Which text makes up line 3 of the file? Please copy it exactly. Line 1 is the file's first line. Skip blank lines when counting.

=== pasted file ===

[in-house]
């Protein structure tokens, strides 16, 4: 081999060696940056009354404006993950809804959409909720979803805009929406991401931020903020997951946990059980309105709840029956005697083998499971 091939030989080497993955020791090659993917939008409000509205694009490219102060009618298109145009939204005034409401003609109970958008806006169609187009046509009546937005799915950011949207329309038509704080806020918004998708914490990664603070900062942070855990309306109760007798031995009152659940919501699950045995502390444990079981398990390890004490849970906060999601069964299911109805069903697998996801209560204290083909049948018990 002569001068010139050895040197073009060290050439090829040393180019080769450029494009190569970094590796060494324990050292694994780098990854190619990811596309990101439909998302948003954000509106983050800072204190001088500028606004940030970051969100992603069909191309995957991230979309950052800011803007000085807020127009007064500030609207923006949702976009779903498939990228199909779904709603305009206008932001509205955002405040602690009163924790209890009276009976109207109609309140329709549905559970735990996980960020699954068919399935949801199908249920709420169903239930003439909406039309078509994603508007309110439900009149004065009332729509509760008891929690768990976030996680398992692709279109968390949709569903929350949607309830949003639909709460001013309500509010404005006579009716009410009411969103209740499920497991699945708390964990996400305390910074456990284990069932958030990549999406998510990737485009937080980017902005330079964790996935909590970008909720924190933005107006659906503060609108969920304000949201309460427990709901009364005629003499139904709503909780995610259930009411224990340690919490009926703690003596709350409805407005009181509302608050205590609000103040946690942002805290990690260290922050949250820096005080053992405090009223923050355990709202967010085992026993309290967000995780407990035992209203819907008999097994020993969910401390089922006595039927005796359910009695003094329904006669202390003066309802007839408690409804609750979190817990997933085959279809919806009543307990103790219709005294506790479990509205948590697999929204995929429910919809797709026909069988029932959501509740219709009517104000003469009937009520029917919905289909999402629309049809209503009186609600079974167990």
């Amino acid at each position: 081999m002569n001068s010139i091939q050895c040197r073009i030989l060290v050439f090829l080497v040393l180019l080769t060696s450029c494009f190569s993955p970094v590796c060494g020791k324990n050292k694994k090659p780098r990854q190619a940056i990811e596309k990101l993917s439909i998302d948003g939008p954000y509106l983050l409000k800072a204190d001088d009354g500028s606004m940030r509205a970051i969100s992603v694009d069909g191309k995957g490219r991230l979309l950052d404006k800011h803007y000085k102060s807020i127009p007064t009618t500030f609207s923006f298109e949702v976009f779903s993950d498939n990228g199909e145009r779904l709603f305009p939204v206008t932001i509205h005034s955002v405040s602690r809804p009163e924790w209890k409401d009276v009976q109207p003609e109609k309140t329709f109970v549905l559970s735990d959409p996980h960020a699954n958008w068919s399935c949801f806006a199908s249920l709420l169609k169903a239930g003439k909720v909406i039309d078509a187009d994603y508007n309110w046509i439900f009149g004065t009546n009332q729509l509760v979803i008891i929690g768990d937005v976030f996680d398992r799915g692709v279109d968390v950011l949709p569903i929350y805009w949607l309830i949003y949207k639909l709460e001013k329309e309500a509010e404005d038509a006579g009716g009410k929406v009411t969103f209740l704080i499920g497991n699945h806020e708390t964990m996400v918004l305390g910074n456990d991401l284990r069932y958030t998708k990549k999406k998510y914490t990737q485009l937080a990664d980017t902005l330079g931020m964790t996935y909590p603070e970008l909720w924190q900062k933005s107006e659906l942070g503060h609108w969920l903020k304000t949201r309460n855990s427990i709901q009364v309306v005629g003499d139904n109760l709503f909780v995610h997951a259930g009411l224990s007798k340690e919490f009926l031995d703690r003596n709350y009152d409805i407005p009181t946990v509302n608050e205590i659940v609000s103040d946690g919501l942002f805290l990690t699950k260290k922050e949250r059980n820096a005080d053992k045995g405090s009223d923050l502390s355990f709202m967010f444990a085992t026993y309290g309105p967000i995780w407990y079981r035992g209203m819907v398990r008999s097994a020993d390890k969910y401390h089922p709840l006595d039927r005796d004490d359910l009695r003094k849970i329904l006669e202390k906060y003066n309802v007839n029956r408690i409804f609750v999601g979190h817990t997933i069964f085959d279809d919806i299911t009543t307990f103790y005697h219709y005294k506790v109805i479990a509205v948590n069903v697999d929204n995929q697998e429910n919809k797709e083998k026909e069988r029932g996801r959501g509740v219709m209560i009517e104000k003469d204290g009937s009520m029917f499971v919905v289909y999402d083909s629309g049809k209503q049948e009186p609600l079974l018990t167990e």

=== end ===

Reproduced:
């Amino acid at each position: 081999m002569n001068s010139i091939q050895c040197r073009i030989l060290v050439f090829l080497v040393l180019l080769t060696s450029c494009f190569s993955p970094v590796c060494g020791k324990n050292k694994k090659p780098r990854q190619a940056i990811e596309k990101l993917s439909i998302d948003g939008p954000y509106l983050l409000k800072a204190d001088d009354g500028s606004m940030r509205a970051i969100s992603v694009d069909g191309k995957g490219r991230l979309l950052d404006k800011h803007y000085k102060s807020i127009p007064t009618t500030f609207s923006f298109e949702v976009f779903s993950d498939n990228g199909e145009r779904l709603f305009p939204v206008t932001i509205h005034s955002v405040s602690r809804p009163e924790w209890k409401d009276v009976q109207p003609e109609k309140t329709f109970v549905l559970s735990d959409p996980h960020a699954n958008w068919s399935c949801f806006a199908s249920l709420l169609k169903a239930g003439k909720v909406i039309d078509a187009d994603y508007n309110w046509i439900f009149g004065t009546n009332q729509l509760v979803i008891i929690g768990d937005v976030f996680d398992r799915g692709v279109d968390v950011l949709p569903i929350y805009w949607l309830i949003y949207k639909l709460e001013k329309e309500a509010e404005d038509a006579g009716g009410k929406v009411t969103f209740l704080i499920g497991n699945h806020e708390t964990m996400v918004l305390g910074n456990d991401l284990r069932y958030t998708k990549k999406k998510y914490t990737q485009l937080a990664d980017t902005l330079g931020m964790t996935y909590p603070e970008l909720w924190q900062k933005s107006e659906l942070g503060h609108w969920l903020k304000t949201r309460n855990s427990i709901q009364v309306v005629g003499d139904n109760l709503f909780v995610h997951a259930g009411l224990s007798k340690e919490f009926l031995d703690r003596n709350y009152d409805i407005p009181t946990v509302n608050e205590i659940v609000s103040d946690g919501l942002f805290l990690t699950k260290k922050e949250r059980n820096a005080d053992k045995g405090s009223d923050l502390s355990f709202m967010f444990a085992t026993y309290g309105p967000i995780w407990y079981r035992g209203m819907v398990r008999s097994a020993d390890k969910y401390h089922p709840l006595d039927r005796d004490d359910l009695r003094k849970i329904l006669e202390k906060y003066n309802v007839n029956r408690i409804f609750v999601g979190h817990t997933i069964f085959d279809d919806i299911t009543t307990f103790y005697h219709y005294k506790v109805i479990a509205v948590n069903v697999d929204n995929q697998e429910n919809k797709e083998k026909e069988r029932g996801r959501g509740v219709m209560i009517e104000k003469d204290g009937s009520m029917f499971v919905v289909y999402d083909s629309g049809k209503q049948e009186p609600l079974l018990t167990e």